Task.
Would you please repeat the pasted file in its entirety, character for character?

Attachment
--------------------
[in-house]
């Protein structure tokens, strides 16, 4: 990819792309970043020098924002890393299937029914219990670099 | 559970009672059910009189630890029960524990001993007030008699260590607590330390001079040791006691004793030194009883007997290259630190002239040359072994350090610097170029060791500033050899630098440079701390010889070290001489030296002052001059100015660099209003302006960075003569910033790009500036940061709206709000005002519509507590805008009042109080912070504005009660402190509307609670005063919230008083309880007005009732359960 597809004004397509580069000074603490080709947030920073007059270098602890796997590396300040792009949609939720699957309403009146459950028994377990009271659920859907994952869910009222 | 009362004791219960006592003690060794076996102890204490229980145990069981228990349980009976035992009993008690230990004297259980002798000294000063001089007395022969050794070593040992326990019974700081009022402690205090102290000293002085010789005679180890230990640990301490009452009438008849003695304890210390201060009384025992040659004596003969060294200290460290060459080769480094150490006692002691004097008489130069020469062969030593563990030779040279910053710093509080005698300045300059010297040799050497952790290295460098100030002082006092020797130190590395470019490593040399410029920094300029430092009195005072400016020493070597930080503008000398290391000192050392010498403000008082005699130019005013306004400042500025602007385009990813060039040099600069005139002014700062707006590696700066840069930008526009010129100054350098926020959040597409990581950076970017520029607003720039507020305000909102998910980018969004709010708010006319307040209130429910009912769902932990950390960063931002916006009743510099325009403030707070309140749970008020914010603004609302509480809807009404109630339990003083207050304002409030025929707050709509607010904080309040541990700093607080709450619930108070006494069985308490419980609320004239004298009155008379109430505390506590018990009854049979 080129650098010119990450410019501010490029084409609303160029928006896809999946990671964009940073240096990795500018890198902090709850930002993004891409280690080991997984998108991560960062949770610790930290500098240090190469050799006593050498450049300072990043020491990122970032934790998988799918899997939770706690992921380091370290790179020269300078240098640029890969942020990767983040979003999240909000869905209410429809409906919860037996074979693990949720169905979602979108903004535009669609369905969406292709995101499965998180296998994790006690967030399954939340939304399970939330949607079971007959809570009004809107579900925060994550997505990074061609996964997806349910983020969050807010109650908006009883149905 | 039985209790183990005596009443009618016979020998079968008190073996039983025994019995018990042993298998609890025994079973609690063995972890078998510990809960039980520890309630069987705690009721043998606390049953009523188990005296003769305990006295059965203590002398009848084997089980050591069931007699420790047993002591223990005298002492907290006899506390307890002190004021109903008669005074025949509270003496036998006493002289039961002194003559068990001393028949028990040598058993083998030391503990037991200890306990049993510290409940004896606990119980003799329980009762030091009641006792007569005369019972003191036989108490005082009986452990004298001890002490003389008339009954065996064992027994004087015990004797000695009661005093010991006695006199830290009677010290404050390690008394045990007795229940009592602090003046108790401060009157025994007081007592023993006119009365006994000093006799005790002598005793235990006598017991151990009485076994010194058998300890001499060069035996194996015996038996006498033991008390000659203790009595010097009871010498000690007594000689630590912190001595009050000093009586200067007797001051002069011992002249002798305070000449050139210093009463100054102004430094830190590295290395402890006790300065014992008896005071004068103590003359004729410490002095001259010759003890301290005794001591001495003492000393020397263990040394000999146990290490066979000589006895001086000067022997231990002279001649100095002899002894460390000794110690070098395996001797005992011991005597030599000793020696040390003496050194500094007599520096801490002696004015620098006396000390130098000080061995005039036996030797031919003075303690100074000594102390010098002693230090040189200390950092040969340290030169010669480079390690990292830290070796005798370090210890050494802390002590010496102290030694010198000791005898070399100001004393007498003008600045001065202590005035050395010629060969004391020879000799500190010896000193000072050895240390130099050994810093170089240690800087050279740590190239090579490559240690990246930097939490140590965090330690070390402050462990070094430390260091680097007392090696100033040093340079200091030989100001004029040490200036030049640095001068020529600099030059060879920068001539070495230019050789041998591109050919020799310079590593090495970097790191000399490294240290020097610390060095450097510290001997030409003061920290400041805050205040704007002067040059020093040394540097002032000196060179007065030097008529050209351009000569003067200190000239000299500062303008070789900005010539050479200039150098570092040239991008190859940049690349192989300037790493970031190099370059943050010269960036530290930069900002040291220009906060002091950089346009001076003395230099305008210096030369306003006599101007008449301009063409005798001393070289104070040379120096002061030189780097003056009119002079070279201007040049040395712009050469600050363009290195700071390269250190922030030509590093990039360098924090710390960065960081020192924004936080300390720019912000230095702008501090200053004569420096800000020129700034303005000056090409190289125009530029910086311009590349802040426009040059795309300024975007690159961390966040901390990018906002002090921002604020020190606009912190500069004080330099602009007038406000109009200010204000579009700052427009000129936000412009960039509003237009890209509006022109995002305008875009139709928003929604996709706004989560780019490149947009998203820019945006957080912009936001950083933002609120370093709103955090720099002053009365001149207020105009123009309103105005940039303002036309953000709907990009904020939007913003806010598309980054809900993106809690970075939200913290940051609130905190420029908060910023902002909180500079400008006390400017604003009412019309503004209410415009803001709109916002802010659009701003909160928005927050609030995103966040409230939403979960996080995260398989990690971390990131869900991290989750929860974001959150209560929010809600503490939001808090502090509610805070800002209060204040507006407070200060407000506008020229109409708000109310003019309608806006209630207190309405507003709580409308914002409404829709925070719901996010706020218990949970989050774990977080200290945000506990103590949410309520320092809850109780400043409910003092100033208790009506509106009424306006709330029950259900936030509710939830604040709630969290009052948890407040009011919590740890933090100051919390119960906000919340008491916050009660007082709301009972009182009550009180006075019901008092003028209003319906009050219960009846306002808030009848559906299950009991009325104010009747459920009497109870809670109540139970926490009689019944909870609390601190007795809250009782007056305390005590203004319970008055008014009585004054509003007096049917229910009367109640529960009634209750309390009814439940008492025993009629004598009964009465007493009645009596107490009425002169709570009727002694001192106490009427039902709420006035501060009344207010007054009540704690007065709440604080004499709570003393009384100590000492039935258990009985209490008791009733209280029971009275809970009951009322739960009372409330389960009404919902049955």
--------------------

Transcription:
[in-house]
């Protein structure tokens, strides 16, 4: 990819792309970043020098924002890393299937029914219990670099 | 559970009672059910009189630890029960524990001993007030008699260590607590330390001079040791006691004793030194009883007997290259630190002239040359072994350090610097170029060791500033050899630098440079701390010889070290001489030296002052001059100015660099209003302006960075003569910033790009500036940061709206709000005002519509507590805008009042109080912070504005009660402190509307609670005063919230008083309880007005009732359960 597809004004397509580069000074603490080709947030920073007059270098602890796997590396300040792009949609939720699957309403009146459950028994377990009271659920859907994952869910009222 | 009362004791219960006592003690060794076996102890204490229980145990069981228990349980009976035992009993008690230990004297259980002798000294000063001089007395022969050794070593040992326990019974700081009022402690205090102290000293002085010789005679180890230990640990301490009452009438008849003695304890210390201060009384025992040659004596003969060294200290460290060459080769480094150490006692002691004097008489130069020469062969030593563990030779040279910053710093509080005698300045300059010297040799050497952790290295460098100030002082006092020797130190590395470019490593040399410029920094300029430092009195005072400016020493070597930080503008000398290391000192050392010498403000008082005699130019005013306004400042500025602007385009990813060039040099600069005139002014700062707006590696700066840069930008526009010129100054350098926020959040597409990581950076970017520029607003720039507020305000909102998910980018969004709010708010006319307040209130429910009912769902932990950390960063931002916006009743510099325009403030707070309140749970008020914010603004609302509480809807009404109630339990003083207050304002409030025929707050709509607010904080309040541990700093607080709450619930108070006494069985308490419980609320004239004298009155008379109430505390506590018990009854049979 080129650098010119990450410019501010490029084409609303160029928006896809999946990671964009940073240096990795500018890198902090709850930002993004891409280690080991997984998108991560960062949770610790930290500098240090190469050799006593050498450049300072990043020491990122970032934790998988799918899997939770706690992921380091370290790179020269300078240098640029890969942020990767983040979003999240909000869905209410429809409906919860037996074979693990949720169905979602979108903004535009669609369905969406292709995101499965998180296998994790006690967030399954939340939304399970939330949607079971007959809570009004809107579900925060994550997505990074061609996964997806349910983020969050807010109650908006009883149905 | 039985209790183990005596009443009618016979020998079968008190073996039983025994019995018990042993298998609890025994079973609690063995972890078998510990809960039980520890309630069987705690009721043998606390049953009523188990005296003769305990006295059965203590002398009848084997089980050591069931007699420790047993002591223990005298002492907290006899506390307890002190004021109903008669005074025949509270003496036998006493002289039961002194003559068990001393028949028990040598058993083998030391503990037991200890306990049993510290409940004896606990119980003799329980009762030091009641006792007569005369019972003191036989108490005082009986452990004298001890002490003389008339009954065996064992027994004087015990004797000695009661005093010991006695006199830290009677010290404050390690008394045990007795229940009592602090003046108790401060009157025994007081007592023993006119009365006994000093006799005790002598005793235990006598017991151990009485076994010194058998300890001499060069035996194996015996038996006498033991008390000659203790009595010097009871010498000690007594000689630590912190001595009050000093009586200067007797001051002069011992002249002798305070000449050139210093009463100054102004430094830190590295290395402890006790300065014992008896005071004068103590003359004729410490002095001259010759003890301290005794001591001495003492000393020397263990040394000999146990290490066979000589006895001086000067022997231990002279001649100095002899002894460390000794110690070098395996001797005992011991005597030599000793020696040390003496050194500094007599520096801490002696004015620098006396000390130098000080061995005039036996030797031919003075303690100074000594102390010098002693230090040189200390950092040969340290030169010669480079390690990292830290070796005798370090210890050494802390002590010496102290030694010198000791005898070399100001004393007498003008600045001065202590005035050395010629060969004391020879000799500190010896000193000072050895240390130099050994810093170089240690800087050279740590190239090579490559240690990246930097939490140590965090330690070390402050462990070094430390260091680097007392090696100033040093340079200091030989100001004029040490200036030049640095001068020529600099030059060879920068001539070495230019050789041998591109050919020799310079590593090495970097790191000399490294240290020097610390060095450097510290001997030409003061920290400041805050205040704007002067040059020093040394540097002032000196060179007065030097008529050209351009000569003067200190000239000299500062303008070789900005010539050479200039150098570092040239991008190859940049690349192989300037790493970031190099370059943050010269960036530290930069900002040291220009906060002091950089346009001076003395230099305008210096030369306003006599101007008449301009063409005798001393070289104070040379120096002061030189780097003056009119002079070279201007040049040395712009050469600050363009290195700071390269250190922030030509590093990039360098924090710390960065960081020192924004936080300390720019912000230095702008501090200053004569420096800000020129700034303005000056090409190289125009530029910086311009590349802040426009040059795309300024975007690159961390966040901390990018906002002090921002604020020190606009912190500069004080330099602009007038406000109009200010204000579009700052427009000129936000412009960039509003237009890209509006022109995002305008875009139709928003929604996709706004989560780019490149947009998203820019945006957080912009936001950083933002609120370093709103955090720099002053009365001149207020105009123009309103105005940039303002036309953000709907990009904020939007913003806010598309980054809900993106809690970075939200913290940051609130905190420029908060910023902002909180500079400008006390400017604003009412019309503004209410415009803001709109916002802010659009701003909160928005927050609030995103966040409230939403979960996080995260398989990690971390990131869900991290989750929860974001959150209560929010809600503490939001808090502090509610805070800002209060204040507006407070200060407000506008020229109409708000109310003019309608806006209630207190309405507003709580409308914002409404829709925070719901996010706020218990949970989050774990977080200290945000506990103590949410309520320092809850109780400043409910003092100033208790009506509106009424306006709330029950259900936030509710939830604040709630969290009052948890407040009011919590740890933090100051919390119960906000919340008491916050009660007082709301009972009182009550009180006075019901008092003028209003319906009050219960009846306002808030009848559906299950009991009325104010009747459920009497109870809670109540139970926490009689019944909870609390601190007795809250009782007056305390005590203004319970008055008014009585004054509003007096049917229910009367109640529960009634209750309390009814439940008492025993009629004598009964009465007493009645009596107490009425002169709570009727002694001192106490009427039902709420006035501060009344207010007054009540704690007065709440604080004499709570003393009384100590000492039935258990009985209490008791009733209280029971009275809970009951009322739960009372409330389960009404919902049955």